schrit_tmacher justDANCE! opened in Aachen

Trying to outsmart technology

For the opening of this year’s schrit_tmacher edition in Aachen the Alexander Whitley Company blinds the audience with an abundance of ideas, precisely an “Overflow“

nightreview by Rico Stehfest

translated by Karoline Strys

One thing is certain: British choreographer Alexander Whitley has no shortage of ideas. Since 2014, he and his company have been working with symbiotic approaches somewhere in between contemporary movement vocabulary and digital approaches. At Fabrik Stahlbau Strang he plays with countless impressive light spaces, sending five of his dancers impressively through these spaces to let them act out in a loose sequence of solos, duets and group scenes what the technical advances of digital communication channels and Big Data have made of us by now.

It quickly becomes clear that there does not seem to be much left of a free will. Technology has overtaken us. This can be unmistakably seen in a kinetic light sculpture, which, as delicate as it is a slender, clear line above the heads of the ensemble, weightless and mute in elegant reduction, it appears as the real protagonist of the whole thing. No matter how hard the dancers struggle, they remain accessories, no matter how amazingly they are staged between theses lighting alleys. They disappear again and again in the darkness of an altogether diffuse space; their black costumes do the rest. It is only the arms and shoulders that repeatedly appear below the heads. Accordingly, at least in terms of visual effects, the choreography concentrates on this upper area of the bodies. It is in the nature of things that the organic forms of the dancers‘ bodies function as a clear contrast to the geometric linearity of the light spaces but they do not reach their massiveness and size. And all the while, the eye remains glued to this silent strip of light which can be rotated arbitrarily out of the horizontal, without any visible resistance, all the way to the vertical, visually fragmented into flickering fragments. Or how about a bit of warm, soft atmosphere in sepia?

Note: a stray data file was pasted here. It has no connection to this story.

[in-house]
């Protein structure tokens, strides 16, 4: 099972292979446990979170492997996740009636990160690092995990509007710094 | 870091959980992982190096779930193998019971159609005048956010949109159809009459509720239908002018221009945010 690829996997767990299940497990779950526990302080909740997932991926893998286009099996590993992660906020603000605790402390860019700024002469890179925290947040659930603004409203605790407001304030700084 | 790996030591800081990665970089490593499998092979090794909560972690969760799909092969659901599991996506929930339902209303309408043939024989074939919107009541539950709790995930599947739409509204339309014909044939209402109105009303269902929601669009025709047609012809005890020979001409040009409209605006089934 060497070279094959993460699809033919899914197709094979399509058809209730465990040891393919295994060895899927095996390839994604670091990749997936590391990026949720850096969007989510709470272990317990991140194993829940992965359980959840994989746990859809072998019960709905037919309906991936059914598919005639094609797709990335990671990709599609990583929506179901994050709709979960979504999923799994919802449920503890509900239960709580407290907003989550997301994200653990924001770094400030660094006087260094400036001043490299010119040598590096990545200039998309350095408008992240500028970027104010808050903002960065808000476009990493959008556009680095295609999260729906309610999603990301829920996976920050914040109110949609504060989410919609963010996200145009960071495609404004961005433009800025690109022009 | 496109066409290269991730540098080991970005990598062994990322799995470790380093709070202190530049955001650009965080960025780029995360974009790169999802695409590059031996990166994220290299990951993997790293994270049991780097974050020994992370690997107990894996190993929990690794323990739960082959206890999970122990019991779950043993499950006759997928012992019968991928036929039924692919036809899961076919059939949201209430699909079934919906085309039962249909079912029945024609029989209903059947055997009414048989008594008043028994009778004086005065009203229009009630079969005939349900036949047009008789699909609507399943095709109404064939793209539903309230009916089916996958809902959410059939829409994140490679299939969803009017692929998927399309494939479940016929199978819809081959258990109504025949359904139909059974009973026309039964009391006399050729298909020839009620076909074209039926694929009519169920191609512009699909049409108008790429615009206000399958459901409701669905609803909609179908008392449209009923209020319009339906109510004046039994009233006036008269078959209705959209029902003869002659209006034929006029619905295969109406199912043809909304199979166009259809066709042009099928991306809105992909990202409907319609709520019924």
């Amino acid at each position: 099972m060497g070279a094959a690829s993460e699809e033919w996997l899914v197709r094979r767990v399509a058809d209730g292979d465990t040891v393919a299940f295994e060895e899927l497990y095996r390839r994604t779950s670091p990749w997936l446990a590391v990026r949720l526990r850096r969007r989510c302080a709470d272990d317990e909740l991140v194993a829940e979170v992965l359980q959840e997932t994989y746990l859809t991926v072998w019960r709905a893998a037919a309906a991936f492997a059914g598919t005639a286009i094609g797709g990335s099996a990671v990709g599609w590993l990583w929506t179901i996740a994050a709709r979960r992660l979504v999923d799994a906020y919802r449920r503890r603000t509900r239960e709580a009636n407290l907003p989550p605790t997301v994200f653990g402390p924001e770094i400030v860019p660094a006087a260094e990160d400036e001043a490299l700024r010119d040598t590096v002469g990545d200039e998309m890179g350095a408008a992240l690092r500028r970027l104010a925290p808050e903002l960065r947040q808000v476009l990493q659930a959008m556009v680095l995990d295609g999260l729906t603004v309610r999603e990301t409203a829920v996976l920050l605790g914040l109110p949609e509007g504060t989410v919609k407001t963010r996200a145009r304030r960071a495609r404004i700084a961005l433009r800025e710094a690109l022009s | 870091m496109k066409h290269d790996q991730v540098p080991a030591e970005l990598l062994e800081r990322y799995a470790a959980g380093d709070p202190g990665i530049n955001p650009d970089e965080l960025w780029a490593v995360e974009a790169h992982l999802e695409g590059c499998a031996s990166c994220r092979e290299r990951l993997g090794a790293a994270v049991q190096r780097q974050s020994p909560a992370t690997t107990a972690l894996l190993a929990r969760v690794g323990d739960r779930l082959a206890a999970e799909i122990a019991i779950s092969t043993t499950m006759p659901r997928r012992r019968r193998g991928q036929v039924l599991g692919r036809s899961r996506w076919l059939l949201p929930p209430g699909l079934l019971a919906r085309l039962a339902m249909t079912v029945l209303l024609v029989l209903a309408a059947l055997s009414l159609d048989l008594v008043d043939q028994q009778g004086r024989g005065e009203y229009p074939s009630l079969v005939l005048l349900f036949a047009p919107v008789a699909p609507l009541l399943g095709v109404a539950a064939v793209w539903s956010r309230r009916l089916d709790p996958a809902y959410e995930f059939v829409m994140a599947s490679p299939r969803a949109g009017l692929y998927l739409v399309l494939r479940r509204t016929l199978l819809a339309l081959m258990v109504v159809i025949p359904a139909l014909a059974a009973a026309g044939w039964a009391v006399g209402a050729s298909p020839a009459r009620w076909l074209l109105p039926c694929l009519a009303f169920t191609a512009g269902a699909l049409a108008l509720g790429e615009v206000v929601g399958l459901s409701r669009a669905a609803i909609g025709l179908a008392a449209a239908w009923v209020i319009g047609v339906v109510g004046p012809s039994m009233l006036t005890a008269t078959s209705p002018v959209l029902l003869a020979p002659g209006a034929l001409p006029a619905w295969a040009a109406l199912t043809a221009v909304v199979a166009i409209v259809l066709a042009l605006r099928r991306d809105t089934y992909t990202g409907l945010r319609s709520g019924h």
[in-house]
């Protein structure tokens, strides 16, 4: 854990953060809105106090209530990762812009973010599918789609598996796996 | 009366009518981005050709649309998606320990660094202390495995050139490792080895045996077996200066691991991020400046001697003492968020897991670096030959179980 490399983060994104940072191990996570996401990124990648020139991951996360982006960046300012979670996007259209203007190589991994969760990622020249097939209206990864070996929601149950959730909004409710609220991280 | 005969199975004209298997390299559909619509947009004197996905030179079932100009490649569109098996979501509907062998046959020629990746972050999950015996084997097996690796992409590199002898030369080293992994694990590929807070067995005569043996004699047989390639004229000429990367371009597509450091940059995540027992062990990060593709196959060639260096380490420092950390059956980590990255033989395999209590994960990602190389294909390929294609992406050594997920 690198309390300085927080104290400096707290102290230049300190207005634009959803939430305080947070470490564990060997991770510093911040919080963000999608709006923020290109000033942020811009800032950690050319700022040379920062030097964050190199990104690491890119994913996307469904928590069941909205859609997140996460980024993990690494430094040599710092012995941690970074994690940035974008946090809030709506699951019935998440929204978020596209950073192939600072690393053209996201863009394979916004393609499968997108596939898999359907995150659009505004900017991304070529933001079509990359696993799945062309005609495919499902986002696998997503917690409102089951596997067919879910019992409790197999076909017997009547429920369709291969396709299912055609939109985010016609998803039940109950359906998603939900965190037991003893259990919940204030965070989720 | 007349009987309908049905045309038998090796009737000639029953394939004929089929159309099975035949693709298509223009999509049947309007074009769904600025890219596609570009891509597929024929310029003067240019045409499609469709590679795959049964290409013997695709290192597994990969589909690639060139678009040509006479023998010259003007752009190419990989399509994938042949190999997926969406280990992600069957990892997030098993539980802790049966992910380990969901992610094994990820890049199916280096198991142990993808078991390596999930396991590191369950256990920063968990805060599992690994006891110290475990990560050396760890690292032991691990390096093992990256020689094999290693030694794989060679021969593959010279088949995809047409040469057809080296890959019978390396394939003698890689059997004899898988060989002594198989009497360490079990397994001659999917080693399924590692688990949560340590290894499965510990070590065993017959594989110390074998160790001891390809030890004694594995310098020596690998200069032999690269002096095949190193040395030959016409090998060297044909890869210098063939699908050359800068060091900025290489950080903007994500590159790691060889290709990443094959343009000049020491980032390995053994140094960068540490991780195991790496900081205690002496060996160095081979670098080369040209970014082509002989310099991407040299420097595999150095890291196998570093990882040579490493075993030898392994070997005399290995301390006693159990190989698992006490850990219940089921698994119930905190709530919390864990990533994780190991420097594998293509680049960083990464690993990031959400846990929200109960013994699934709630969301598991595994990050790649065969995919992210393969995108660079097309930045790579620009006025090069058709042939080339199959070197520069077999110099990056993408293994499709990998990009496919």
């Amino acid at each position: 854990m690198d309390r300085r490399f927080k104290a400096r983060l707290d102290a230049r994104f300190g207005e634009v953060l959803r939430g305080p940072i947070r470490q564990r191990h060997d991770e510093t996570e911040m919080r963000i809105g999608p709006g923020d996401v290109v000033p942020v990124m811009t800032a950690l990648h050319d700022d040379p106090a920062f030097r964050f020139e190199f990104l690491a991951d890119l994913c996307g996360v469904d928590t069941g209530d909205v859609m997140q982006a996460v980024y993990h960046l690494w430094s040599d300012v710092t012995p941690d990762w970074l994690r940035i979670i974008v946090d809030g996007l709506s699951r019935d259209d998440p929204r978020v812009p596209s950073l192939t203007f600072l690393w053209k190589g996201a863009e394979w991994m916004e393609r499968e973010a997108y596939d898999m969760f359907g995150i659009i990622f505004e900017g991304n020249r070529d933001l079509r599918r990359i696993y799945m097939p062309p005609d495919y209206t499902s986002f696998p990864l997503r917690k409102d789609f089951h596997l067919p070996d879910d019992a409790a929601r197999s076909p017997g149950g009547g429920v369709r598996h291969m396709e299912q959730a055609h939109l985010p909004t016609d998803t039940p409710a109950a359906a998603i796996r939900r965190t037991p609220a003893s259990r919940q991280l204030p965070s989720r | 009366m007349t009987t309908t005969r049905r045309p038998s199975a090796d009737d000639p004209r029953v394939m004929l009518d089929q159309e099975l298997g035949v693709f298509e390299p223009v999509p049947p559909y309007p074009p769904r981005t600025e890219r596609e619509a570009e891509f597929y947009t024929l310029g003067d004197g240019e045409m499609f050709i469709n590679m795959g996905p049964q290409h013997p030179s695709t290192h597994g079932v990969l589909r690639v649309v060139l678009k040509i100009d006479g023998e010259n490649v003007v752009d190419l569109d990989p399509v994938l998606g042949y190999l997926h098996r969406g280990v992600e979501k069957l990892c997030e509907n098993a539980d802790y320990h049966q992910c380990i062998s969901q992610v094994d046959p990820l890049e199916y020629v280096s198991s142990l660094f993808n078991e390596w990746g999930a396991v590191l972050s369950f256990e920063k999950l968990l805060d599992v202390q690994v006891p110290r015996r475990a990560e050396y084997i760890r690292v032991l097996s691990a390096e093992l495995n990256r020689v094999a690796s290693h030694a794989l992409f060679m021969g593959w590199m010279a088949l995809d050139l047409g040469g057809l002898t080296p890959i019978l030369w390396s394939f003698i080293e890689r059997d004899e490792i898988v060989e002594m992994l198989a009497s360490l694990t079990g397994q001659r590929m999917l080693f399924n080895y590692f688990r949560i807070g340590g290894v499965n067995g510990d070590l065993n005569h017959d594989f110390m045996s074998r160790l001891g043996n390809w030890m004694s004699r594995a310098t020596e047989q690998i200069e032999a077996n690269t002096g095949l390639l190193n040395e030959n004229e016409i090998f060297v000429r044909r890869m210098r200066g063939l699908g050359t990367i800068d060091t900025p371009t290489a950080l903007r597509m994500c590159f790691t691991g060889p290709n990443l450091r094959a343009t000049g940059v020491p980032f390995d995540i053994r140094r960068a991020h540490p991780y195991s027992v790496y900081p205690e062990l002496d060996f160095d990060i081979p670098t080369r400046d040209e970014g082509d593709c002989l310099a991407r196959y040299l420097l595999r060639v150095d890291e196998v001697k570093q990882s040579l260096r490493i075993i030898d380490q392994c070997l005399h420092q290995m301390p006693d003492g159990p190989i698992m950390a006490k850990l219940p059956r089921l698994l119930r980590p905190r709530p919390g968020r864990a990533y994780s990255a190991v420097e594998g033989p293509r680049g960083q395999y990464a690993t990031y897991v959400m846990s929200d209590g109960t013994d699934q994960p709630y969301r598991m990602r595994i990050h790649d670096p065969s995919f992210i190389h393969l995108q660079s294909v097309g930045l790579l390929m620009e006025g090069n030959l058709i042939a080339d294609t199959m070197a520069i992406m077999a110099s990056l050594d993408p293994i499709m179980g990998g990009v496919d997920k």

Everything is pre-programmed and available with one click. And beneath a pretty, soulful duo. No dancer can compete with that. It is questionable whether the choreography itself actually wants to stand up to it? Superimposed fragments of speech stumble out of the boxes, mass stands for arbitrariness. The „overflow“ is lucid. The formal language can do something that technology cannot: Organics, curves, waves. In the mutual layering images emerge that are deceptive at closer look. They wish to be more than they actually are. Here a duplication occurs: if the contextual questioning for content, if not for meaning, takes place, yet is achieved by means that are mere surface and as such blind, it is questionable whether this attempt of „outsmarting“ can succeed. AI is not smarter than humans but it is cleverer. Where Akram Khan speaks of „outwitting the Devil“, Whitley’s reflections can be understood as an attempt of „outsmarting technology.“ There are technical approaches to fight noise with noise. But our mental emptiness, the rampant absence of a differentiated critical use of technology in everyday life, cannot be fought with emptiness. Whitley tries anyway and adds another scene and yet another and another. The user swallows what the algorithm has already chewed up for him.



With all the bombast it could almost be overlooked that Whitley oscillates choreographically indecisively between abstract and downright concrete movement designs which in their totality hardly reveal a face of their own. Perhaps, to be understood as a gesture, he throws in the internal towel: eventually the dancers lie lifeless on the floor, the light sculpture is only a single searching light that carefully probes the floor emotionless and cold but nevertheless almost appears like a living being. Humankind is not only under the radar but under the scanner. Unfortunately this makes the technology more exciting than the human being. It remains questionable why the applause in the end was that enthusiastic.